Critical Thinking Exercise 9.2: Predictability in Sentencing versus Individualized Discretion in Sentencing
Bill C-10, the Safe Communities and Streets Act (2012), was designed, in part, to reduce the discretion of judges in sentencing. In expressing concerns about this legislation, one judge stated that it undermined a longstanding principle of sentencing that had been established by the SCC, most notably that:
There is no such thing as a uniform sentence for a particular crime.… Sentences for a particular offense should be expected to vary to some degree across various communities and regions in this country, as the “just and appropriate” mix of accepted sentencing goals will depend on the needs and current conditions of and in the particular community where the crime occurred.
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1. What is your response to this judge’s comments?
2. What arguments could be offered in support of, and in opposition to, the notion of individualized decision-making?
3. A critic of individualized decision-making might raise the issue as to whether the notion of variability in sentencing, considering “the needs and current conditions of and in a particular community,” might lead to decisions that are discriminatory against certain groups or persons. How would you respond to this criticism?
Chapter 9: Evaluate a Criminal Justice Case
Case: R v. Reid (2016 ONSC 954)
In 2016, in the case of R. v. Reid (2016 ONSC 954), an Ontario judge spared a young Black man jail time and imposed a conditional sentence, requiring the man to serve two years under house arrest and attend counseling. The man had been arrested by police for running a dial-a-dope operation and subsequently pled guilty to three counts of trafficking crack cocaine and one count of possession of the proceeds of crime. In sparing the man jail time (the Crown prosecutor had asked for a sentence of one year in jail), the judge cited the case of R. v. Nur (2011 ONSC 4874) which held that anti-Black discrimination played a role in the disproportionate number of Blacks in prison and also noted that, while Blacks comprised 2.9 percent of the Canadian population, they accounted for 9.8 percent of the total prison population. The judge also cited a number of traumatic experiences in the man’s background and the pre-sentence report, which indicated that Mr. Reid had taken a number of positive steps to turn his life around.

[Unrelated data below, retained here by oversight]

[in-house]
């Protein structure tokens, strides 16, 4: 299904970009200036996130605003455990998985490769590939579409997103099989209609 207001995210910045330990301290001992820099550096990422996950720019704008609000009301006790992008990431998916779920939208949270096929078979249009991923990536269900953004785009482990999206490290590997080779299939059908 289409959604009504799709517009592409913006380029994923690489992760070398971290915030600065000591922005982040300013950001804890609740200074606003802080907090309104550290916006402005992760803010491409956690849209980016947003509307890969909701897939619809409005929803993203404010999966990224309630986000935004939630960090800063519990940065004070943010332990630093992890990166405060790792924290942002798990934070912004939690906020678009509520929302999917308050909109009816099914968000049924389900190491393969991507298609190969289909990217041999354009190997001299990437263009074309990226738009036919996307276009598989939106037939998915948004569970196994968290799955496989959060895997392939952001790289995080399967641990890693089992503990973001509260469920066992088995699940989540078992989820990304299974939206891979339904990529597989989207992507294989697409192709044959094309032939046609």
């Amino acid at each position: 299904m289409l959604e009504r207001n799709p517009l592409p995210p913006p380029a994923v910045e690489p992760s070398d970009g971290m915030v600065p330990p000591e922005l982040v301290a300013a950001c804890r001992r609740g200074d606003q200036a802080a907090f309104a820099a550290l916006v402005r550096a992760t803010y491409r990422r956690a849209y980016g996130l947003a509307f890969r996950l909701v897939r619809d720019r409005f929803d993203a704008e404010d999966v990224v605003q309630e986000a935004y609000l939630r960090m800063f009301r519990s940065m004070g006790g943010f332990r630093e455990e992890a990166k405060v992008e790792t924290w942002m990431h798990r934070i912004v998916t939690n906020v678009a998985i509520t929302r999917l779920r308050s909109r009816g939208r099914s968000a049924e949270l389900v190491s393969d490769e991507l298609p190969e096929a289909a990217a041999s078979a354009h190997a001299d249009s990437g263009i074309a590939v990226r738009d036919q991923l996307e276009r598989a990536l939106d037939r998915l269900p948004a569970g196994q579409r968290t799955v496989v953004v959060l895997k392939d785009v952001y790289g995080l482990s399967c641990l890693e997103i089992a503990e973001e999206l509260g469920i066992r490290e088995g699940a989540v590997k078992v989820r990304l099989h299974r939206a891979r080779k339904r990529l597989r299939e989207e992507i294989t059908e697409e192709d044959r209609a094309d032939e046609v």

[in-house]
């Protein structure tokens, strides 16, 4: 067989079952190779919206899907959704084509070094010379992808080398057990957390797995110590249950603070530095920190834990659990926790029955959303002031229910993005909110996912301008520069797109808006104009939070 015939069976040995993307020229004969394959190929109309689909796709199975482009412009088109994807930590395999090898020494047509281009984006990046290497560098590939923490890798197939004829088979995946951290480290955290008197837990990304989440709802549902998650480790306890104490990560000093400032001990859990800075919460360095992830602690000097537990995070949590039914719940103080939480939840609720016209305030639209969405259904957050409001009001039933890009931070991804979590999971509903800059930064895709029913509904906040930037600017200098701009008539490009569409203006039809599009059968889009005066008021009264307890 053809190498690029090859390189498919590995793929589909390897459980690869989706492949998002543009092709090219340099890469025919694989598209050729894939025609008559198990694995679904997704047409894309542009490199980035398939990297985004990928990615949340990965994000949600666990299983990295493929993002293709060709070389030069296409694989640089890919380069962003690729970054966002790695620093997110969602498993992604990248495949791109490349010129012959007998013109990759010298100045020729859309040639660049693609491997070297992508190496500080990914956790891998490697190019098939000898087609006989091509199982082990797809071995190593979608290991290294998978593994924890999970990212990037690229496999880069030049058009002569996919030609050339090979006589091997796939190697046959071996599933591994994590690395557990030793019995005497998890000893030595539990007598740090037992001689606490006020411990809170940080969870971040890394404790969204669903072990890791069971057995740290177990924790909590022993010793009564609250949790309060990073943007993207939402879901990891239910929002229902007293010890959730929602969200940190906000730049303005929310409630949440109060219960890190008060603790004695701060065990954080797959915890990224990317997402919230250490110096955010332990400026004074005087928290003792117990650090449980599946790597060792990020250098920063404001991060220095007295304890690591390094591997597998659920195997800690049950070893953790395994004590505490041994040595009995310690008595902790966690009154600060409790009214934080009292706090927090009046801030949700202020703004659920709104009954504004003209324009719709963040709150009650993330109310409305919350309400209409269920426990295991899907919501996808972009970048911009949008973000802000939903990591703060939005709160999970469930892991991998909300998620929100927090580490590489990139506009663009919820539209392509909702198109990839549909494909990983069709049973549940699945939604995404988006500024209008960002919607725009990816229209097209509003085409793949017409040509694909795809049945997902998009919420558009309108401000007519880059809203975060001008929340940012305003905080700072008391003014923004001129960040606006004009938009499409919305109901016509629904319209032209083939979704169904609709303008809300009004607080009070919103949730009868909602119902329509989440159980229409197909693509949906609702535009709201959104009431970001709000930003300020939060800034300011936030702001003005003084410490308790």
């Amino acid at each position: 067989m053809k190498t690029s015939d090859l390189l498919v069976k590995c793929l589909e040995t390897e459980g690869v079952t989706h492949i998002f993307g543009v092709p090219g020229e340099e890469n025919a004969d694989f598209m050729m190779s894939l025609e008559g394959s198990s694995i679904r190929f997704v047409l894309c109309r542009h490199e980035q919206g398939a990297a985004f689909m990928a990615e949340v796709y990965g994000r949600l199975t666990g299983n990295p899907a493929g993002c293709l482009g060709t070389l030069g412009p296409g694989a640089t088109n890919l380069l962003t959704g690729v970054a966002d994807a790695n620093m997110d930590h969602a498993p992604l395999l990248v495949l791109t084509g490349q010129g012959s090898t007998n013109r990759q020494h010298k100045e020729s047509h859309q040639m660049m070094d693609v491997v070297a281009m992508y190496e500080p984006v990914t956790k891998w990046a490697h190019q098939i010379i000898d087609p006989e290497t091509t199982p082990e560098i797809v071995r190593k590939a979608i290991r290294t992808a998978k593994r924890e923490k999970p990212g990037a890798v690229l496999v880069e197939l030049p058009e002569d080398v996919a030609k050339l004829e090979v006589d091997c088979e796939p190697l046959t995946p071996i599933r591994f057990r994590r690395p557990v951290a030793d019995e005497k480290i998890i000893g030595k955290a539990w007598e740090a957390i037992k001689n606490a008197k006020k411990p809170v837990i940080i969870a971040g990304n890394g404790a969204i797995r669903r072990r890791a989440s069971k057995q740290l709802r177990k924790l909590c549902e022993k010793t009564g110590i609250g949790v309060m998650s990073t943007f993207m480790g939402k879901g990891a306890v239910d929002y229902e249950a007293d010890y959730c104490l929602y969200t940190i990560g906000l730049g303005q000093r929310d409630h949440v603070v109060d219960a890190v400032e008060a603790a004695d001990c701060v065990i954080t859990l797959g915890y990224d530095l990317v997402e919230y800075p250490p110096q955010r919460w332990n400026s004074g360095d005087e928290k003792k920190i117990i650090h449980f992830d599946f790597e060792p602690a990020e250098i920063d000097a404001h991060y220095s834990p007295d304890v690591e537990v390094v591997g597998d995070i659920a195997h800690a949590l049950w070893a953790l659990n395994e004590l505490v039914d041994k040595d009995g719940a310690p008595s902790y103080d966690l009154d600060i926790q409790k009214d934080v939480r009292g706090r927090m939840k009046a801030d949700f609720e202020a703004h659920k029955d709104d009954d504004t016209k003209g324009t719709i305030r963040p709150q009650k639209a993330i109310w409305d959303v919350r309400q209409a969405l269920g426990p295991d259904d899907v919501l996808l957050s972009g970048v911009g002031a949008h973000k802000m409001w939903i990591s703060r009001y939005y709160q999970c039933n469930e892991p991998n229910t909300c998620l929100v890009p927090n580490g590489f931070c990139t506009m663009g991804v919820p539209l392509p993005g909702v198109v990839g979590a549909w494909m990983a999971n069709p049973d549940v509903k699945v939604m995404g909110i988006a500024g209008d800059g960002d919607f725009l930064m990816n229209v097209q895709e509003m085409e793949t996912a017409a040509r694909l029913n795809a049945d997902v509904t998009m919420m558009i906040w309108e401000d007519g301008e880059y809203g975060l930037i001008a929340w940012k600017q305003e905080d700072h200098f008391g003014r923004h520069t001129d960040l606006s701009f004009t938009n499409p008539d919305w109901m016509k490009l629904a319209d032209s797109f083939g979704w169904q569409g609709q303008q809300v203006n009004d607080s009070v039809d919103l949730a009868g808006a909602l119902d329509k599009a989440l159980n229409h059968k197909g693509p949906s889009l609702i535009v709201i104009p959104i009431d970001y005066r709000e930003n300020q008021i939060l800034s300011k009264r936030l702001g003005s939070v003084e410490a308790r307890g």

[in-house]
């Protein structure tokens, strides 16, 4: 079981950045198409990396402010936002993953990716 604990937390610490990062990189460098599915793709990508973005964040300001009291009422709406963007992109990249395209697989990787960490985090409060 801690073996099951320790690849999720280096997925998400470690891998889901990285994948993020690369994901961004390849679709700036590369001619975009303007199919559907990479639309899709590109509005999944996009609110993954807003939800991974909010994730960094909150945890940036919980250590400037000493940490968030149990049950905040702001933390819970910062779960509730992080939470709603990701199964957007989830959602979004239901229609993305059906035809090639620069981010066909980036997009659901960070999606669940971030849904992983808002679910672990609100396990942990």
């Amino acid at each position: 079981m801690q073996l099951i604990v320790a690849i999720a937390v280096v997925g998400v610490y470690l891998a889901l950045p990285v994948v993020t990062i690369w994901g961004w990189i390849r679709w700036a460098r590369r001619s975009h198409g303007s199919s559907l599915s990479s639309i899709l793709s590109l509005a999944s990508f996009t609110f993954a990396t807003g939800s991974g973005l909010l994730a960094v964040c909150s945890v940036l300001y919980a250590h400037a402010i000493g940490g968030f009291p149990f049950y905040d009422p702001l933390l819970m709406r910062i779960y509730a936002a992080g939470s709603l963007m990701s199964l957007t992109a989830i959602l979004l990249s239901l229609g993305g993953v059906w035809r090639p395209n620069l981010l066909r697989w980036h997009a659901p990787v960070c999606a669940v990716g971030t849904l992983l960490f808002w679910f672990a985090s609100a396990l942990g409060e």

In his ruling, the judge stated that “While this court is not in a position to remedy the societal issues, it can and should take the societal context into account in fashioning an appropriate sentence for an individual offender. Under section 742.1 of the Criminal Code, where an offender is not guilty of an offense punishable by a minimum term of imprisonment, where the court imposes a sentence of fewer than two years, and where public safety is not endangered by the offender serving his sentence in the community, a conditional sentence is available.”
1.The use of cultural assessments like the one made by the judge, in this case, may become more common in the criminal courts, particularly as the number of blacks in Canadian prisons continues to rise. Do you think that the use of cultural assessments like this has the potential to diminish the responsibility of offenders?
2.Do you think that an offender’s cultural background that experiences with systemic discrimination should be mitigating factors in more serious cases (e.g., murder, aggravated sexual assault?)? Why? Why not?
Critical Thinking Exercise 9.3: A Critique of Gladue
Following are excerpts from an editorial about the Gladue principle that appeared in the Toronto Sun newspaper:
The courts must consider as mitigating factors the effects of colonialism, residential schools, displacement, and other historical wrongdoings, including what impact those may have had on aboriginal offenders.
There are no similar provisions for non-aboriginal offenders, including those who may have come from war-torn countries or suffered directly or indirectly from human atrocities such as the Holocaust or Cambodia’s Khmer Rouge mass-killings of the 1970s.
No, the sentencing provisions are based on the race of the offender only. Which is racism. And in a free, just and democratic country like Canada, it’s appalling we have these kinds of laws on the books.
Instead of creating racist laws, Parliament should address some of the root causes of why so many aboriginals are in jail—like the effects of another racist law, the Indian Act, and the continued segregation of aboriginal people. How about the squalid and inhumane conditions of many reserves in Canada?
1.How would you respond to this editorial? (Before you answer this question, watch the CBC POV documentary “Indictment: The Crimes of Shelley Chartier.” Does Shelley’s case impact your response in any way?
Chapter 11: Evaluate a Criminal Justice Case
Case: British Columbia Civil Liberties Association v. Canada (Attorney General) (2018 BCSC 26)